The lymphatic system is an intricate system of vessels in the body that drains fluid – lymph – from the body back into the blood system. Lymphedema is an abnormal condition of the lymphatic system that affects both adults and children and is not always well understood in the medical community. Lymphedema is defined as a swelling of a body part that most frequently occurs in the arms or legs but may also occur in the face, neck, abdomen or elsewhere in the body.
It is important to know that lymphedema is an abnormal accumulation of protein-rich fluid in an area of the body that does not go away on its own and should not be confused with normal swelling that occurs with injury or surgery.
Lymphedema has two classifications: Primary and Secondary. Primary lymphedema occurs when the lymphatic system in body is not formed properly. This may happen at birth or later in life. The cause of primary lymphedema is unknown. Secondary lymphedema is more common and is caused by significant trauma or surgery that affects the lymphatic system.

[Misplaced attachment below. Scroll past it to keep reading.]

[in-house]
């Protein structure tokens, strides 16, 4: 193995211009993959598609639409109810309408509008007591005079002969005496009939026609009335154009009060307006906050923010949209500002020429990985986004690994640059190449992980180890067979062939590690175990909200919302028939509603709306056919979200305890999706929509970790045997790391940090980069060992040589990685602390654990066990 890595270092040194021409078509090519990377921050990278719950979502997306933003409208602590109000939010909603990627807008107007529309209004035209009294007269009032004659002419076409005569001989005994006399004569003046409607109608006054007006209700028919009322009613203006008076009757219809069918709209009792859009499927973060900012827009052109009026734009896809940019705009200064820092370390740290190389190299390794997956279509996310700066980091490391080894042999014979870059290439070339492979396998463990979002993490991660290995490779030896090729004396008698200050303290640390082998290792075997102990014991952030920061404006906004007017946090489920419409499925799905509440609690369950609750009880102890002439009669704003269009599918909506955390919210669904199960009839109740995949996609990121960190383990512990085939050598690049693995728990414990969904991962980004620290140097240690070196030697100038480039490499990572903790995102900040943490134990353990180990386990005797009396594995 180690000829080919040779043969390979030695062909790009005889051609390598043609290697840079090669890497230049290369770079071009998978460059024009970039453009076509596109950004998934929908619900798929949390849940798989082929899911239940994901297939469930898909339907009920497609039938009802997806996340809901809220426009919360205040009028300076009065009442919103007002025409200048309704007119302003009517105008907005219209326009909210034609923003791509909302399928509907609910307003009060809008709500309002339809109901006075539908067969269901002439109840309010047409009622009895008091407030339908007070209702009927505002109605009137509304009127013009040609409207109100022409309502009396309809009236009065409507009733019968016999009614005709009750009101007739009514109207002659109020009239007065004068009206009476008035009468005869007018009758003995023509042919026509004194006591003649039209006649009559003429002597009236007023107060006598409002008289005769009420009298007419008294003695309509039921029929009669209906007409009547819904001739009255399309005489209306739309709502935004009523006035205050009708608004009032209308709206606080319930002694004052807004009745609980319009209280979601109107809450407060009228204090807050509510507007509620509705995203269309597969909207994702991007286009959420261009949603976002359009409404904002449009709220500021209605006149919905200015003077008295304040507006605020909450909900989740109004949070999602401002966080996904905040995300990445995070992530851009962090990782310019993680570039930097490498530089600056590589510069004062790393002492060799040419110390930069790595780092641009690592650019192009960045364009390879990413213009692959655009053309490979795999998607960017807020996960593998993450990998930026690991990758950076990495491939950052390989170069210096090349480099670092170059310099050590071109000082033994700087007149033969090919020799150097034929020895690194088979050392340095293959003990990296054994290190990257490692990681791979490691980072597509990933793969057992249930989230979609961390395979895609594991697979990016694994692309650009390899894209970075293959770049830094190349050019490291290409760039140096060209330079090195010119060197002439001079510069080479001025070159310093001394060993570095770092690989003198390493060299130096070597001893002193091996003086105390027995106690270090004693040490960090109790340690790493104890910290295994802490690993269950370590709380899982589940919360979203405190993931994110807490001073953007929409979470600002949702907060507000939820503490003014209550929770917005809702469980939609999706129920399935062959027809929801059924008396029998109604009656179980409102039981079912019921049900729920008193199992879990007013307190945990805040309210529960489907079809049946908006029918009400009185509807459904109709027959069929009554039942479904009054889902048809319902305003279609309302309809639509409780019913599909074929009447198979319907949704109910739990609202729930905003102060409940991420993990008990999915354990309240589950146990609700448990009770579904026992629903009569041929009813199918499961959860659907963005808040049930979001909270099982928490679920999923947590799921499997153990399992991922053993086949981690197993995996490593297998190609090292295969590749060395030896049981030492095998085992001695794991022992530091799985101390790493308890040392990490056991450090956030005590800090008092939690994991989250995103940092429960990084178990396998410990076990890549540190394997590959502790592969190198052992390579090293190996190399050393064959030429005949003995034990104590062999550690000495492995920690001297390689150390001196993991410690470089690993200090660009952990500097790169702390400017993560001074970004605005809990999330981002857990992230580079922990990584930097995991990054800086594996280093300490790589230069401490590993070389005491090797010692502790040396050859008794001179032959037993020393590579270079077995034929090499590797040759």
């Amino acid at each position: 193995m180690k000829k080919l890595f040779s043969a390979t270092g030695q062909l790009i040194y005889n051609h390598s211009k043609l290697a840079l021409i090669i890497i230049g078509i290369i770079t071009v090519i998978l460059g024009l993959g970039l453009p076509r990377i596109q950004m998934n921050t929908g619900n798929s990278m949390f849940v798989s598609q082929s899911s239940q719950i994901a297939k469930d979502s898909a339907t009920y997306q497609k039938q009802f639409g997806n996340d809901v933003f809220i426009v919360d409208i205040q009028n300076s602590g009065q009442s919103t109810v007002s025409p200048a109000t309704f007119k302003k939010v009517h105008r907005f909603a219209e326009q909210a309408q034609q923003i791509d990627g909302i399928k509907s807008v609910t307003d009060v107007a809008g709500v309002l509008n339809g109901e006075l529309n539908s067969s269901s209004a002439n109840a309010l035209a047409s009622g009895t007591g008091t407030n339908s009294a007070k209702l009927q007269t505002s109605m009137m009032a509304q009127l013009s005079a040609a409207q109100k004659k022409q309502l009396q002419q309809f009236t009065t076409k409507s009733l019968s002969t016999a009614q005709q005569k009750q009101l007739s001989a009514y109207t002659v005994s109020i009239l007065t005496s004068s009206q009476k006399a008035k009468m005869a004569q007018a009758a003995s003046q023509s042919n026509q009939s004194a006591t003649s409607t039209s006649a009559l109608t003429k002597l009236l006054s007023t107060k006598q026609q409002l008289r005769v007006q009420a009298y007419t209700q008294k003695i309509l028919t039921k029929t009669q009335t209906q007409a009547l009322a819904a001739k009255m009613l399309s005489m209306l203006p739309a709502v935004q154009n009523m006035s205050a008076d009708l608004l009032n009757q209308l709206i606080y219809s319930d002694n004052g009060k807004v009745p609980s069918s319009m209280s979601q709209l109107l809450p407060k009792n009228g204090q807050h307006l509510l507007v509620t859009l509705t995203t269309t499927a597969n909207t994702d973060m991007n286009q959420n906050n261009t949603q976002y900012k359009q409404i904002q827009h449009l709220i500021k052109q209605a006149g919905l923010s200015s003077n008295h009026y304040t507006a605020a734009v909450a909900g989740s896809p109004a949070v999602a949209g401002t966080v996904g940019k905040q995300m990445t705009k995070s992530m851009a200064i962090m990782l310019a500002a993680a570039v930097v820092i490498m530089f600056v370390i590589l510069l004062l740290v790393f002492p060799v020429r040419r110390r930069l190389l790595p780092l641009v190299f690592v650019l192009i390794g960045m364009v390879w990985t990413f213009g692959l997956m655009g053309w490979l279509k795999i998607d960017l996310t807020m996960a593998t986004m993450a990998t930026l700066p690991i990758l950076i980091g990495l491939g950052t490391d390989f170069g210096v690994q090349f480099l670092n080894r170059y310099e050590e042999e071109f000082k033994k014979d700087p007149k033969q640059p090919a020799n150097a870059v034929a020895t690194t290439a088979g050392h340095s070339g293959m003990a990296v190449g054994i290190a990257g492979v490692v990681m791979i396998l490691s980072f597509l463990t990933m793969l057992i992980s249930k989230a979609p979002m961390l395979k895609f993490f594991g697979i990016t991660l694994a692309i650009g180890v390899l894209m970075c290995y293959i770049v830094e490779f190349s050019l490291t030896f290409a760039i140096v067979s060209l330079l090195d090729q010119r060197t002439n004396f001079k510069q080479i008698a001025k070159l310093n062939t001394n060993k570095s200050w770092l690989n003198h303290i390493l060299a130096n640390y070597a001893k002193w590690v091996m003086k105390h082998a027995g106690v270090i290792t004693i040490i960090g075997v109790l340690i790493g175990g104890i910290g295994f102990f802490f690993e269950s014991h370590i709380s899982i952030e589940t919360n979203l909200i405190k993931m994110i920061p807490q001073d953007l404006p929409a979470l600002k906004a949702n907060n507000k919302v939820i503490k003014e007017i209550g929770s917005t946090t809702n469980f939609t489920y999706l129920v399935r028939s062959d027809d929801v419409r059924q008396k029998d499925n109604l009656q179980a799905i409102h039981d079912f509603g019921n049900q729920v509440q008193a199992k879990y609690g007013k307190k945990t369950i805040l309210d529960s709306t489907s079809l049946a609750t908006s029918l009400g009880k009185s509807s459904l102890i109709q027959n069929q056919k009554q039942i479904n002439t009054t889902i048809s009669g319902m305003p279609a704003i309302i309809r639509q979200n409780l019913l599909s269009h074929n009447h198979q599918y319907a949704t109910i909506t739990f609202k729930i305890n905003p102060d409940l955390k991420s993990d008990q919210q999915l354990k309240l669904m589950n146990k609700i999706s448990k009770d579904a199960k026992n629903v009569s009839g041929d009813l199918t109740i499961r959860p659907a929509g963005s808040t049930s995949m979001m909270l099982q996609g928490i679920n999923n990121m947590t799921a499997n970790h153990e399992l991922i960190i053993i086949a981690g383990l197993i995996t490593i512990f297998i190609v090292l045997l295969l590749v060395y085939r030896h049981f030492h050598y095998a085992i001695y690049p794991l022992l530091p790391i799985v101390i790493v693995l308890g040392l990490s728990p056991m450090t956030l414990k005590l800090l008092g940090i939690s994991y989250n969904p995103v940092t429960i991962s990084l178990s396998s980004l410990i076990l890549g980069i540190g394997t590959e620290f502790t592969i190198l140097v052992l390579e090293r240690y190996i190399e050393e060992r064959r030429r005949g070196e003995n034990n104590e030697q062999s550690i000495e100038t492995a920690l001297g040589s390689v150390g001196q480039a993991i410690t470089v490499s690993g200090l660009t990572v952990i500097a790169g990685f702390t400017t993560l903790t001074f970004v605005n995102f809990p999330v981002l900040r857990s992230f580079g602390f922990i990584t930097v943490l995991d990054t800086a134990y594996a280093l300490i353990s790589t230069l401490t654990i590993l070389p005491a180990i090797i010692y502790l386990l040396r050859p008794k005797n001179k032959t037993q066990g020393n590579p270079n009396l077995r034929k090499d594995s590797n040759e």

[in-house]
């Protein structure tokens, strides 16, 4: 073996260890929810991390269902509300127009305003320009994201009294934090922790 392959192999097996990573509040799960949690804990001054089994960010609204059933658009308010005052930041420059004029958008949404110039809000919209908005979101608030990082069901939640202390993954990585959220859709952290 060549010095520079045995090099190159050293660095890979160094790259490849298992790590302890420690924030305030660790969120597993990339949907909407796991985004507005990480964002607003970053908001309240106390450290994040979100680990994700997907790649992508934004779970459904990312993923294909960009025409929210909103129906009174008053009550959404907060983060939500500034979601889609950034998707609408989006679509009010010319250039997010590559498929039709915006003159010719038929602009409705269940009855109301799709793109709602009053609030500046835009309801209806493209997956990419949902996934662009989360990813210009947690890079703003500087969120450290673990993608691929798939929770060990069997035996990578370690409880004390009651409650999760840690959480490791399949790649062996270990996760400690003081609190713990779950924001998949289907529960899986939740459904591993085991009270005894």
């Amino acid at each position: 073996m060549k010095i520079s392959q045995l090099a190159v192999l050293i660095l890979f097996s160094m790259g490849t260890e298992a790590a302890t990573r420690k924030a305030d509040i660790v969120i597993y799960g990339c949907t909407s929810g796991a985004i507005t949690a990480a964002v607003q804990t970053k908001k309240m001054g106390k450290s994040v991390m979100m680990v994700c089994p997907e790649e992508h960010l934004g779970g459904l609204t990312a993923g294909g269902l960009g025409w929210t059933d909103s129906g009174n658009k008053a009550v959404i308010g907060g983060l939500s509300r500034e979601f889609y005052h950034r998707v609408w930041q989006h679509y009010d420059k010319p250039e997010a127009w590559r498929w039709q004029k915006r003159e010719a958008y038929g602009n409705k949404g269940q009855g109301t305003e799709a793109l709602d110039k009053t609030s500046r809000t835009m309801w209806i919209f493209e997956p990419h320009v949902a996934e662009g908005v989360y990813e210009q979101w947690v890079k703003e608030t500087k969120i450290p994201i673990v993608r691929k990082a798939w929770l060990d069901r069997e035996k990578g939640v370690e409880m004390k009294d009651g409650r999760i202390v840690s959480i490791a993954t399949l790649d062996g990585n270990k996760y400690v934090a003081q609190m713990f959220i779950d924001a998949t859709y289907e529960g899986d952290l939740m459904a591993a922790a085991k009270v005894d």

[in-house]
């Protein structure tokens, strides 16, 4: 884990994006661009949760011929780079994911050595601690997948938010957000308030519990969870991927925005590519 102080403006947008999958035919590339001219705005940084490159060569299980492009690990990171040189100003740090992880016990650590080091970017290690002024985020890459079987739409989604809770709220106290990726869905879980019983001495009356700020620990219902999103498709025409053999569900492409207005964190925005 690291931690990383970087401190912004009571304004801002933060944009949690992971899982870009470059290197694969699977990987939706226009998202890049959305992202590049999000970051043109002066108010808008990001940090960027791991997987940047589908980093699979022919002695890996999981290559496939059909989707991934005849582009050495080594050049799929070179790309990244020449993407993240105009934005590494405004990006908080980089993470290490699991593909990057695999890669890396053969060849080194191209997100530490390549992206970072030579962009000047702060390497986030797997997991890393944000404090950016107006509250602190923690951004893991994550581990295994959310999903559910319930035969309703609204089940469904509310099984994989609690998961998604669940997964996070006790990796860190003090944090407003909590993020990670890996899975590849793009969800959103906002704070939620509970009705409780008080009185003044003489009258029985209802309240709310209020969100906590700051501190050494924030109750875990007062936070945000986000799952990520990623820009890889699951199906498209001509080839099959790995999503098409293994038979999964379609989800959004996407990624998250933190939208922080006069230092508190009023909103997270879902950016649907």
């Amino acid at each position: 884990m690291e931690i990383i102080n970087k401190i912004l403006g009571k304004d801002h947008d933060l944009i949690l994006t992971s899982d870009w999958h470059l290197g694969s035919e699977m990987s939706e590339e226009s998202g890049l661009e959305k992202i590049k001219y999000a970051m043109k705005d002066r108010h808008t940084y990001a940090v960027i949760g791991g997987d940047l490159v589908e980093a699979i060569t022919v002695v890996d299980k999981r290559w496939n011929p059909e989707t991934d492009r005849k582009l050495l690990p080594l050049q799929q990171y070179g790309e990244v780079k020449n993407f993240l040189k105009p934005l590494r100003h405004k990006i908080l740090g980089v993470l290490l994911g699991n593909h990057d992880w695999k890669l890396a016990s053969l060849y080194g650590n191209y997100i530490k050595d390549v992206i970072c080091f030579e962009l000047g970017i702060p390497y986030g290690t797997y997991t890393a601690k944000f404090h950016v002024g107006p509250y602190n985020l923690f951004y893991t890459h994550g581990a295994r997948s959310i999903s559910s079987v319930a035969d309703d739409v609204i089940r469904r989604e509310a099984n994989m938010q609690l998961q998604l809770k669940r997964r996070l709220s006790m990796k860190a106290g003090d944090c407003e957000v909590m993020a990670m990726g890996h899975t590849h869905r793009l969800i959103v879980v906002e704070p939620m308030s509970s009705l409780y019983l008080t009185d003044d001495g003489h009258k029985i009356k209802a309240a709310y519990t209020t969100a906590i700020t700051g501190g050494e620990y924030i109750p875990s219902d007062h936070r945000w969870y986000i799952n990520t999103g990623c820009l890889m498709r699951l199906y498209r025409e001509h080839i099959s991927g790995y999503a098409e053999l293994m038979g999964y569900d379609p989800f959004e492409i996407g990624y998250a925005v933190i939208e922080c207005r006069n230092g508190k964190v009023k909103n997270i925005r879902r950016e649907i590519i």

There are several types of Primary Lymphedema that affect children including:
A primary lymphedema that affects children at birth or shortly after and usually involves swelling in one leg but may include other areas.
Another primary lymphedema that affects both legs and rarely other areas of the body. Children with Meige’s may also have fusion of their toes, two rows of eyelashes, nearsightedness, yellow colored nails, differences in their spines, hearing loss, cleft palate and other symptoms.
A rarer syndrome that typically also involves the legs and children may have two rows of eyelashes but the vessels are larger and there are more vessels in the lymphatic system of children with this diagnosis.
In addition to congenital causes of lymphedema, there are also several secondary sources of lymphedema including radiation, crush injuries, skin infections, scarring, surgical procedures and other trauma.
Treatments for lymphedema include surgical and non-surgical treatments. Non-surgical treatments include a type of massage known as manual lymph drainage (MLD), compression bandaging, exercise, and pressure garments to assist with moving the fluid and keeping the fluid from collecting in the affected area. It is important to consult with a medical professional prior to initiating these treatments as there are precautions and contraindications in some children.
Nichole F. Mayer, MOT, OTR/L is a hand therapist at Nationwide Children's Hospital and has been employed since 2010 treating a variety of patients throughout the inpatient hospital, outpatient department and various clinics.
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